Ms. Komkov and Mr. Boldovsky, both born in St. Petersburg, Russia, met as young teenagers at a Jewish Sunday school run by the Jewish Agency in St. Petersburg. Both families immigrated to Israel; hers in 2004, his in 2005. The two had lost track of each other but became reacquainted five years ago on Facebook.
Even though Ms. Komkov was raised in a Jewish family, she decided to convert in Israel with a reform rabbi in order to have proof of her Jewishness. She did not have proof, she said, because her maternal grandmother was given to a Christian family during Stalin’s time in Russia, when many Jewish families were persecuted. Therefore, Ms. Komkov had no documents to prove maternal religious heritage. A reform conversion is not recognized by the strictly Orthodox religious authorities in Israel.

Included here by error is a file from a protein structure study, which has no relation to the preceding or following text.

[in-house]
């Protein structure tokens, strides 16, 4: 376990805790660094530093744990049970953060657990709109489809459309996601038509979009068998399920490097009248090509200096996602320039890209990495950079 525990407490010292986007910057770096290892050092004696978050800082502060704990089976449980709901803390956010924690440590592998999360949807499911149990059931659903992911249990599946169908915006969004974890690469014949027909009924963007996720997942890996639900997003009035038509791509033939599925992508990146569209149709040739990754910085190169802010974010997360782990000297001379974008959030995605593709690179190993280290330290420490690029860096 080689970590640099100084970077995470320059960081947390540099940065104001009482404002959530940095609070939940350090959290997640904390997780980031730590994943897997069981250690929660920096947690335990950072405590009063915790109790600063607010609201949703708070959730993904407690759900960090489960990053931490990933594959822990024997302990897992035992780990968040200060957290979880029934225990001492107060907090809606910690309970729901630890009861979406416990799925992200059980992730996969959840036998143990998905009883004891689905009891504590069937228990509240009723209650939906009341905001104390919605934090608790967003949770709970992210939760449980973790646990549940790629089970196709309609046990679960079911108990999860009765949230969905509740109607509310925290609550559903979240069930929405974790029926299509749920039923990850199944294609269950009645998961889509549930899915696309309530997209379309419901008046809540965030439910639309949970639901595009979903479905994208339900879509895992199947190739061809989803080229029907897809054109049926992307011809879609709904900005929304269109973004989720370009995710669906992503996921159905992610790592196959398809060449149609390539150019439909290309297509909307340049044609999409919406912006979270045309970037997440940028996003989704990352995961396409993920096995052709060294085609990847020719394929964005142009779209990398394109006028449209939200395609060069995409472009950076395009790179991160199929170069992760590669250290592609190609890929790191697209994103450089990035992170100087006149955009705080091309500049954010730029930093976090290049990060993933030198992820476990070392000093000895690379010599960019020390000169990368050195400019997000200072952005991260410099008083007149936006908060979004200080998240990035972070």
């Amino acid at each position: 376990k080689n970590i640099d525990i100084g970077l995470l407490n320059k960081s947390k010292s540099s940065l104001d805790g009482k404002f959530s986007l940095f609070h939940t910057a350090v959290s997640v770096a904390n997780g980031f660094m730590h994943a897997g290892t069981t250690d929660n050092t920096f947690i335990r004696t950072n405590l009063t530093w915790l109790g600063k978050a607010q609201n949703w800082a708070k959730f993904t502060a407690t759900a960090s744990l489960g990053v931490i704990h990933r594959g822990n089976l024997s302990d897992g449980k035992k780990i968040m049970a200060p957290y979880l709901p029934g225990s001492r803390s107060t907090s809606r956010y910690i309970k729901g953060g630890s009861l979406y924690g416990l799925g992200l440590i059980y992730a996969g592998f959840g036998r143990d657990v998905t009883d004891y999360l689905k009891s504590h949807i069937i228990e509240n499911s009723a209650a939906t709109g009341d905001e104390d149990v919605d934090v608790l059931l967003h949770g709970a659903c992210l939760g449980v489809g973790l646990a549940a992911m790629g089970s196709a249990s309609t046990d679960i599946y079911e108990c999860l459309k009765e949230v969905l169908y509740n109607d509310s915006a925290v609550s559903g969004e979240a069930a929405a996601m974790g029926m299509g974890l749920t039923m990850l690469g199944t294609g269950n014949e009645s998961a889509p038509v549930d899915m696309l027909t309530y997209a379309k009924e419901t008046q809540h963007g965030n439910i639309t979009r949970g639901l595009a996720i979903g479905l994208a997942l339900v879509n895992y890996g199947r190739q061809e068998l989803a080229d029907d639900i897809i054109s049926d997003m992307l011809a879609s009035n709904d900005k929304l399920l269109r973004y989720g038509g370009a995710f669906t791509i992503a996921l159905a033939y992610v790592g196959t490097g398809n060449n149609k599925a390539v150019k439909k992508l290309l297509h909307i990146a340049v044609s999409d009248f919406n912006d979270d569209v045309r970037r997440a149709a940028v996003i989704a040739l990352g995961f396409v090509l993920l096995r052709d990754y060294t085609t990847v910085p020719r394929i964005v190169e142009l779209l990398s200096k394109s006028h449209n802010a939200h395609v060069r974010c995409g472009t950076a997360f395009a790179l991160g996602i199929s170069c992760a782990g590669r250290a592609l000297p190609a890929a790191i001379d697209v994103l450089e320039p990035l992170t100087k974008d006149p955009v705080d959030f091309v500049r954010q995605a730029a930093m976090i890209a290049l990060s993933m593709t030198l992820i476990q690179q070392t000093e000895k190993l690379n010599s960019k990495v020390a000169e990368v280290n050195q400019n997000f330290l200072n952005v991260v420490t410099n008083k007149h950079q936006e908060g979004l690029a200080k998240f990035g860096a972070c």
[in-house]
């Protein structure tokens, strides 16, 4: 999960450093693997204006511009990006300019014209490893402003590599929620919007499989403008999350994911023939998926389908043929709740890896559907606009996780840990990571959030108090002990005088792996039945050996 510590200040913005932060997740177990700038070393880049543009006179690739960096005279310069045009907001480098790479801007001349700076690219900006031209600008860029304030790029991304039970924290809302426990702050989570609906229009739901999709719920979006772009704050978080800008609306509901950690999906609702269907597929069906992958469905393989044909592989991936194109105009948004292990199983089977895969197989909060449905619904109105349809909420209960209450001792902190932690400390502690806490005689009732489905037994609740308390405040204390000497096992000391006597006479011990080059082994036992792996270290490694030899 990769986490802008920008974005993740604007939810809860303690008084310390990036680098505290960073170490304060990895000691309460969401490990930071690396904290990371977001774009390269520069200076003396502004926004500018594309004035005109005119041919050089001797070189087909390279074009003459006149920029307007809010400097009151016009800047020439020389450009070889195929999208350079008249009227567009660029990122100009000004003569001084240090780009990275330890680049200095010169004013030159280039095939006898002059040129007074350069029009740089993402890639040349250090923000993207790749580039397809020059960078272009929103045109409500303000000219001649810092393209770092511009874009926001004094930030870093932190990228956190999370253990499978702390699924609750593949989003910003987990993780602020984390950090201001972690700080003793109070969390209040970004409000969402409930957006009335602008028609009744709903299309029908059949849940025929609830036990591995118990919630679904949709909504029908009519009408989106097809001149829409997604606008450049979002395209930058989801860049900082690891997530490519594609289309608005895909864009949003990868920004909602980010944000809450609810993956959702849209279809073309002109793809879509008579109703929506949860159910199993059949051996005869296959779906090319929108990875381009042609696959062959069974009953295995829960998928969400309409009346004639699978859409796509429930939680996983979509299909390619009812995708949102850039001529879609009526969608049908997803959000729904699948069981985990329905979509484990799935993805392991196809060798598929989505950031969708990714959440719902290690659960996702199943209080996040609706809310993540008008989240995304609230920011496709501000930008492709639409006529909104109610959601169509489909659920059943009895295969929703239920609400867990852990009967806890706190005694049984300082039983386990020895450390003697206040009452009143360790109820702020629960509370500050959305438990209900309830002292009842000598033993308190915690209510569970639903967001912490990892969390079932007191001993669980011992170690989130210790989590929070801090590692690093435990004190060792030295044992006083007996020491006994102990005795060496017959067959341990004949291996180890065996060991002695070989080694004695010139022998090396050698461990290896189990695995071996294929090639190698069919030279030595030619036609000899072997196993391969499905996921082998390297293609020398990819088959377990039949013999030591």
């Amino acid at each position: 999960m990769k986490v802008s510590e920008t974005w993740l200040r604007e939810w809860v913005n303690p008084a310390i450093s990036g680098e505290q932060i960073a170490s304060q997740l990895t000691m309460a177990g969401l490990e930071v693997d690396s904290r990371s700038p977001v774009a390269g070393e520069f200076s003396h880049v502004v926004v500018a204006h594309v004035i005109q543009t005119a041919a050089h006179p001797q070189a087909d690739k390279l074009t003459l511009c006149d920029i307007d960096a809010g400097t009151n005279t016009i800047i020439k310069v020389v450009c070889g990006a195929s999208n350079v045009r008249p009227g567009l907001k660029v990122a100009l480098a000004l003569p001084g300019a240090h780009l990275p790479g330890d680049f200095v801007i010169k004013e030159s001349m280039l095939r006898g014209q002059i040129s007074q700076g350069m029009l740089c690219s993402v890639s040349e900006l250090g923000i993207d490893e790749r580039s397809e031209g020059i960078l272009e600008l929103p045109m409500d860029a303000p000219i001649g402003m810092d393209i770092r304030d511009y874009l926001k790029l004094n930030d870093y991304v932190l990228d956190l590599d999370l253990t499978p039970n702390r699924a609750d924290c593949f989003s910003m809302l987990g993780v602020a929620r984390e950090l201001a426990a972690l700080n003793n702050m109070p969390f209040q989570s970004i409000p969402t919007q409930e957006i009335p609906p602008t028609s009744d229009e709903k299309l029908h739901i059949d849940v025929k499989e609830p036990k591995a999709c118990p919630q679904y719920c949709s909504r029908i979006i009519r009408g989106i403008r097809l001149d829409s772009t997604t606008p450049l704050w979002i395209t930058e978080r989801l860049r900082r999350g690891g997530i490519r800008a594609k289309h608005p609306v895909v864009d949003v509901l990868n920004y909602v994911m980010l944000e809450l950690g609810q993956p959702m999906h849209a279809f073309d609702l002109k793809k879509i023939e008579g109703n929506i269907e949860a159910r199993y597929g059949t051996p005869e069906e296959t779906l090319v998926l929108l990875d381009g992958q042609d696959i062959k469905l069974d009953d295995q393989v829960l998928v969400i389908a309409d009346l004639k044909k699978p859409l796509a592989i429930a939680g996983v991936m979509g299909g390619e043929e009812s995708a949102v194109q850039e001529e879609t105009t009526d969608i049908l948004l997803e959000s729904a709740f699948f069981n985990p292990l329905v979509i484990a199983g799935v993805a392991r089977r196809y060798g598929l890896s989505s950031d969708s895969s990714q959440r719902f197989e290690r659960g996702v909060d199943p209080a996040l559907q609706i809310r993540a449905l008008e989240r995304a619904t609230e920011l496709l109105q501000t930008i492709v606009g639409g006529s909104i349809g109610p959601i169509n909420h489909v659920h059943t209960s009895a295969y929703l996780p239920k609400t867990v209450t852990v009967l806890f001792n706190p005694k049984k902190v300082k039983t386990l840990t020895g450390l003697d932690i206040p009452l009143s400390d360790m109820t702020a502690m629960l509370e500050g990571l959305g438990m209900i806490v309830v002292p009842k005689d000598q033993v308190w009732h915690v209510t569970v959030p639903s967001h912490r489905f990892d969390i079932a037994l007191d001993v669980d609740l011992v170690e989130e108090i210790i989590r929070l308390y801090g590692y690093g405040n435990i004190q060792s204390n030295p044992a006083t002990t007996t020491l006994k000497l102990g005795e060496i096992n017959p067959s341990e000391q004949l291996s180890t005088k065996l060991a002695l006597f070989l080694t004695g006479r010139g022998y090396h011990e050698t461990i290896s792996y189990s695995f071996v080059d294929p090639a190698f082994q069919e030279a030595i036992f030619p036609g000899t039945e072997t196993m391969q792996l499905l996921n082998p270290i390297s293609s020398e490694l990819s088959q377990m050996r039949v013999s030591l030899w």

Mr. Boldovsky said, “It’s really important for Liza to bring this heritage and the memory of her grandmother.”
He said that because Ms. Komkov is not considered Jewish enough for the Orthodox rabbinate in Israel they wanted to make a statement. “So someone will hear it, so people will pay attention, so they will know that there is a problem,” he said. “And that this problem will not go on for our children and so on and so on. I’m not separating the marriage from the political aspect, I am separating my vows to my wife from the political aspect, because it’s about love, not about any of this mess.”
On Sunday, before the ceremony, while guests were taking their seats in the sanctuary, a klezmer band led by Michael Winograd entertained the audience and set a joyful, foot-stomping mood.
Then at 11 a.m., as the ceremony was about to begin, 10 violinists strolled down the center aisle of the temple playing “Sunrise, Sunset” followed by “Erev Shel Shoshanim,” a Hebrew love song often played at weddings.
When the music ended, each couple entered from side aisles, one partner from each side, joining in the center to walk up the steps to the altar, taking their places under three wedding canopies that were on the stage. Each canopy had one of three words printed on the front: “Equality,” “Justice,” “Love.” Under each canopy were a couple and two rabbis, one female, one male.